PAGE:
The stark cries lessened; the roaring laughter died away upon distance; the great steed slowed his pace and halted. The rider, holding her in his arms, leaned forward and kissed her, and looked laughingly into her face, and then looked again, his hot mirth dying out.

And she, staring up helplessly, saw that he was a stranger, a young knight handsome as a god, no doubt one of the Seigneur’s guests. There was no cruelty in his face, no barbaric fury. Instead, he seemed gentle and bright with youth.

“What!” he exclaimed. “Here’s a prize if ever was one, but not what I thought. You’re no peasant lass, nor any sorceress neither! That is, unless I’m bewitched myself.”

“Have mercy, have mercy!” Her voice fluttered at him wildly. “I’ve done no wrong—let me go, I pray!”

He caught sight of the golden ring which she had put on her finger. The soft moonlight concealed her work-hardened hands and feet; she lay in his arms, her flower-starred hair flowing about him, her heart palpitating against his own, her warm fresh loveliness all real and glowing.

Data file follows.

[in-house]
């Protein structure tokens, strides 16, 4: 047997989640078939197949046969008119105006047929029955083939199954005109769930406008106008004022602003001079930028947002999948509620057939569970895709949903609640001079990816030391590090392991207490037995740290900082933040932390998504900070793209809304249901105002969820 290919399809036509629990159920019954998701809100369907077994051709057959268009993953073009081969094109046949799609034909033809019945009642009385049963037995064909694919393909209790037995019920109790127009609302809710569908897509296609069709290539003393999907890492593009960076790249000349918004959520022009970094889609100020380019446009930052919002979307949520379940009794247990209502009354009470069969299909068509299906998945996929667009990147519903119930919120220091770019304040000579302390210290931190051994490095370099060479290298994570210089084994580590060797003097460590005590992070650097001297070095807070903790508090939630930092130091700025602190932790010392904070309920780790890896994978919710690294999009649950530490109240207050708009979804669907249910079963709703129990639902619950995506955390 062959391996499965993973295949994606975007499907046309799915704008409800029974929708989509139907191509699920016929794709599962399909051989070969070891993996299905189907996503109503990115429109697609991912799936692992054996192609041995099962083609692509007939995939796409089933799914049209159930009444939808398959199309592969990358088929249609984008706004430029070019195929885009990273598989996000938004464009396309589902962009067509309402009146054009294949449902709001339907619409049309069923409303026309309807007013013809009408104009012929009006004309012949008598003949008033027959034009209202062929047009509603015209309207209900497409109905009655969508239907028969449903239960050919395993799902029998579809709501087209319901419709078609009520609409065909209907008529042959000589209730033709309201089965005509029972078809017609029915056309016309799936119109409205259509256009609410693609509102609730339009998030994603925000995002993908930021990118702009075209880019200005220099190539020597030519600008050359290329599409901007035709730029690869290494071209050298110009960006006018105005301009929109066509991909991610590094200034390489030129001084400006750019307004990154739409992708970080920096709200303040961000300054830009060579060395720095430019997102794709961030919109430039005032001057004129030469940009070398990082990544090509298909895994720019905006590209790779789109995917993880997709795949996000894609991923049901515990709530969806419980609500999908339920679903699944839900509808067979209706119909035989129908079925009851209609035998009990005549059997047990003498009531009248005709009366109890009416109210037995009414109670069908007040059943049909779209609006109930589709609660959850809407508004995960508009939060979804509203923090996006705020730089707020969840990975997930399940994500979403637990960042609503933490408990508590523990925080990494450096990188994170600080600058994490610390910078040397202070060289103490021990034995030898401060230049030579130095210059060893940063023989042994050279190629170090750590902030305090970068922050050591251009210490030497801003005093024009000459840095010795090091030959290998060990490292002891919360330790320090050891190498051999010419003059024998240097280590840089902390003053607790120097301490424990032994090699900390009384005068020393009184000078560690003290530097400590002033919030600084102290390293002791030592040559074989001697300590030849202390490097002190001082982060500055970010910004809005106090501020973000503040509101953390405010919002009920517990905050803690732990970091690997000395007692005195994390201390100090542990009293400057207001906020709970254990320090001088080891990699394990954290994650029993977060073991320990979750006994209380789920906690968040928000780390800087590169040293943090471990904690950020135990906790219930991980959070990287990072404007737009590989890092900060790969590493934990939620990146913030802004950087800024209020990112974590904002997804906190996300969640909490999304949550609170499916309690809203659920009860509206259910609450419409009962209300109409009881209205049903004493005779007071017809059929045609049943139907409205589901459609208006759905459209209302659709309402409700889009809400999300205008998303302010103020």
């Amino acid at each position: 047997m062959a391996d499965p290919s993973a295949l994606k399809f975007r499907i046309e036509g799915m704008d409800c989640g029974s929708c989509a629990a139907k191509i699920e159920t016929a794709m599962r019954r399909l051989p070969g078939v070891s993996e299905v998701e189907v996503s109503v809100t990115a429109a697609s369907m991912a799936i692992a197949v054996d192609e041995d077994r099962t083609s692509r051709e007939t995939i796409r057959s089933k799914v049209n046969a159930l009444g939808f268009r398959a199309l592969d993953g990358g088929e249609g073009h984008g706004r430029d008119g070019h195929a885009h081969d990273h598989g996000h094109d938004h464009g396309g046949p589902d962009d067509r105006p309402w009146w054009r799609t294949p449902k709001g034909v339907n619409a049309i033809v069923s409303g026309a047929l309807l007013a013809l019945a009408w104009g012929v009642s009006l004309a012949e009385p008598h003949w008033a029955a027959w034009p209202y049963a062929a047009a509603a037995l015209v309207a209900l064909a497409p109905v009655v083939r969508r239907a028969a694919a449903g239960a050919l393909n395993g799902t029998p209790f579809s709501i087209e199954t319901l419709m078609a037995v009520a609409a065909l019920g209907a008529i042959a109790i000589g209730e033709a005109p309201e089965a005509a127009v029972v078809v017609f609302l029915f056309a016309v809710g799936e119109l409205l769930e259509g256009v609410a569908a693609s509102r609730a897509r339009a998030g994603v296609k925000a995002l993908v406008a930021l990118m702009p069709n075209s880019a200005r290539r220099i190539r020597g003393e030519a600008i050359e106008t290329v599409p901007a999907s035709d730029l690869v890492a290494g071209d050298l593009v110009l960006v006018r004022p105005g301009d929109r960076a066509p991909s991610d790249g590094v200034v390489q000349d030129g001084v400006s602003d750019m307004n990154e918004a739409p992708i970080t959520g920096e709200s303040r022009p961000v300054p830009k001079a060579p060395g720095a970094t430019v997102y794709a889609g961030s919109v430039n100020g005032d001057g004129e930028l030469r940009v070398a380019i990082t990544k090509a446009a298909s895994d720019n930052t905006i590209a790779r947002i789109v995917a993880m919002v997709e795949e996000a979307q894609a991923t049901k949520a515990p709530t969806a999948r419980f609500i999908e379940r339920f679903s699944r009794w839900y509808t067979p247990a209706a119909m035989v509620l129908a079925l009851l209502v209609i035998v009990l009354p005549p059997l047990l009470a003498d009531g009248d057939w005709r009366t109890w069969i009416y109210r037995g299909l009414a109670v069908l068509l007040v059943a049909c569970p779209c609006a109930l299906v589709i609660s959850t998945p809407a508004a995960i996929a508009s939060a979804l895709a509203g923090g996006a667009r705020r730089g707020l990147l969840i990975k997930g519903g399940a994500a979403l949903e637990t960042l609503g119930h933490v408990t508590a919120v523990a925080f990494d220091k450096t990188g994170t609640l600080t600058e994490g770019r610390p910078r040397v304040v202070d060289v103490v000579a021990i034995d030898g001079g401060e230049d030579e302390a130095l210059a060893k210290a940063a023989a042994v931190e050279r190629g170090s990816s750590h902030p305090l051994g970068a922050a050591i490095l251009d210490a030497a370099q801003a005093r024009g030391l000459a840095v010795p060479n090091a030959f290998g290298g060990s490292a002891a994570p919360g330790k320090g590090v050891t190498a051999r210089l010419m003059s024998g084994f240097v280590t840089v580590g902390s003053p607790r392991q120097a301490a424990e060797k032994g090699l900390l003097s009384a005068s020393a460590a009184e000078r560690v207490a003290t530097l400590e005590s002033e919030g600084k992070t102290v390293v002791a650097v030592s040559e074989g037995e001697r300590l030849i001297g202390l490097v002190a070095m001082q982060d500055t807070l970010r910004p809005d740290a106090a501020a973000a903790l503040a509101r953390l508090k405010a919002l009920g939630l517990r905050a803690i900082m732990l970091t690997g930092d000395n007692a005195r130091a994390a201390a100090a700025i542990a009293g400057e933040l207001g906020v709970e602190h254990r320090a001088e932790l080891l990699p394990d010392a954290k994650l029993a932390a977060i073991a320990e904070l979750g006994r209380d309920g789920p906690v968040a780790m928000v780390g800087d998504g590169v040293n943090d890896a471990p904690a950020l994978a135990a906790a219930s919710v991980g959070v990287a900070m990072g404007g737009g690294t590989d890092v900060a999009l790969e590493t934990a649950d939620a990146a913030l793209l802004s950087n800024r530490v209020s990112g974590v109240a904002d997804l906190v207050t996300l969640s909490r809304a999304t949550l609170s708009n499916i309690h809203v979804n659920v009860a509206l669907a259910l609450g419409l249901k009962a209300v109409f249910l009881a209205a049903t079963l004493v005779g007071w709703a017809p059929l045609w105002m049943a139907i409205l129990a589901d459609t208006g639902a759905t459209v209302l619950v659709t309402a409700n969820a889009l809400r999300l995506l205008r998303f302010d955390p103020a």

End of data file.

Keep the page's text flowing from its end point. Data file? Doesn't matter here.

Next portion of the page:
“Maiden, who are you?” he demanded curiously. “Some sweet naiad from the land of Prester John? Some nymph crept out of the sea to dazzle men with her beauty? Perhaps the Lady Morgana herself, come from the morning star to find a lover among men? Quick! Your name!”

“Elaine,” she gasped out, her eyes wide upon his smiling features and glorious youth. She had never dreamed a man could be so nobly handsome.

“Elaine! A name of poesy, of old romance!” he said, and suddenly gripped her hard, and kissed her lips. They were not brutal kisses, but most sweet and lingering, so that the terrified heart within her melted, and a silver fire like moonlight coursed through her veins. Then his head lifted.